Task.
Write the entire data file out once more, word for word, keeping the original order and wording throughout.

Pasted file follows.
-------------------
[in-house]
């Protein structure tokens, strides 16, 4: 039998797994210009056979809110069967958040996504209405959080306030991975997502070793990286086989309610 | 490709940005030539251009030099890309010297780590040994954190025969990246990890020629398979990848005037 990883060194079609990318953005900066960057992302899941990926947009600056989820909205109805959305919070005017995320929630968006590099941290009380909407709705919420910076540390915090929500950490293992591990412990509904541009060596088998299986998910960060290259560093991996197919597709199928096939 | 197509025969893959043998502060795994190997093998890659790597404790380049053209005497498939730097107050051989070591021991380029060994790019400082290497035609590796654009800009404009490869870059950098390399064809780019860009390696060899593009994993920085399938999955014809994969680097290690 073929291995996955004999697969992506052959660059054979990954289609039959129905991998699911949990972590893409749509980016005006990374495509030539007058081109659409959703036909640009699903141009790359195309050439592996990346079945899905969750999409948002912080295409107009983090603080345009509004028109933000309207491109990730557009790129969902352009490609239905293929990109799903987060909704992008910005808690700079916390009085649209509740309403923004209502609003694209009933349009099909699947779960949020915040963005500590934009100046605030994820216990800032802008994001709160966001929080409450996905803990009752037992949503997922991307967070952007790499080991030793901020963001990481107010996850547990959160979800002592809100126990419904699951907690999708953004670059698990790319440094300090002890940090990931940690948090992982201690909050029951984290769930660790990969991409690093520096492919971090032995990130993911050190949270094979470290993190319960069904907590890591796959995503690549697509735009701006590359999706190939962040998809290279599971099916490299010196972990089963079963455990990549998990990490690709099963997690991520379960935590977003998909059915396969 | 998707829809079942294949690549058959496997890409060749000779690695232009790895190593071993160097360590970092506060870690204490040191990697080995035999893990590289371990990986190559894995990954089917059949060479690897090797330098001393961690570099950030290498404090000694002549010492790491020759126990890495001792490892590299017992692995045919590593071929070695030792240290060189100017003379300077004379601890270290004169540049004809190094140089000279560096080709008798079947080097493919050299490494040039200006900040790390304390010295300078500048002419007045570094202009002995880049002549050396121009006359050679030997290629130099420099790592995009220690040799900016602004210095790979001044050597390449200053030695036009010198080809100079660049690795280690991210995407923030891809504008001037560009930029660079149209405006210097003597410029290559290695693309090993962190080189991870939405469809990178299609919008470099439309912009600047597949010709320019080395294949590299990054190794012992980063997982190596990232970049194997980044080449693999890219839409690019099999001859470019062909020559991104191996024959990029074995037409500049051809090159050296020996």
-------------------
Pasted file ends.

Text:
[in-house]
């Protein structure tokens, strides 16, 4: 039998797994210009056979809110069967958040996504209405959080306030991975997502070793990286086989309610 | 490709940005030539251009030099890309010297780590040994954190025969990246990890020629398979990848005037 990883060194079609990318953005900066960057992302899941990926947009600056989820909205109805959305919070005017995320929630968006590099941290009380909407709705919420910076540390915090929500950490293992591990412990509904541009060596088998299986998910960060290259560093991996197919597709199928096939 | 197509025969893959043998502060795994190997093998890659790597404790380049053209005497498939730097107050051989070591021991380029060994790019400082290497035609590796654009800009404009490869870059950098390399064809780019860009390696060899593009994993920085399938999955014809994969680097290690 073929291995996955004999697969992506052959660059054979990954289609039959129905991998699911949990972590893409749509980016005006990374495509030539007058081109659409959703036909640009699903141009790359195309050439592996990346079945899905969750999409948002912080295409107009983090603080345009509004028109933000309207491109990730557009790129969902352009490609239905293929990109799903987060909704992008910005808690700079916390009085649209509740309403923004209502609003694209009933349009099909699947779960949020915040963005500590934009100046605030994820216990800032802008994001709160966001929080409450996905803990009752037992949503997922991307967070952007790499080991030793901020963001990481107010996850547990959160979800002592809100126990419904699951907690999708953004670059698990790319440094300090002890940090990931940690948090992982201690909050029951984290769930660790990969991409690093520096492919971090032995990130993911050190949270094979470290993190319960069904907590890591796959995503690549697509735009701006590359999706190939962040998809290279599971099916490299010196972990089963079963455990990549998990990490690709099963997690991520379960935590977003998909059915396969 | 998707829809079942294949690549058959496997890409060749000779690695232009790895190593071993160097360590970092506060870690204490040191990697080995035999893990590289371990990986190559894995990954089917059949060479690897090797330098001393961690570099950030290498404090000694002549010492790491020759126990890495001792490892590299017992692995045919590593071929070695030792240290060189100017003379300077004379601890270290004169540049004809190094140089000279560096080709008798079947080097493919050299490494040039200006900040790390304390010295300078500048002419007045570094202009002995880049002549050396121009006359050679030997290629130099420099790592995009220690040799900016602004210095790979001044050597390449200053030695036009010198080809100079660049690795280690991210995407923030891809504008001037560009930029660079149209405006210097003597410029290559290695693309090993962190080189991870939405469809990178299609919008470099439309912009600047597949010709320019080395294949590299990054190794012992980063997982190596990232970049194997980044080449693999890219839409690019099999001859470019062909020559991104191996024959990029074995037409500049051809090159050296020996």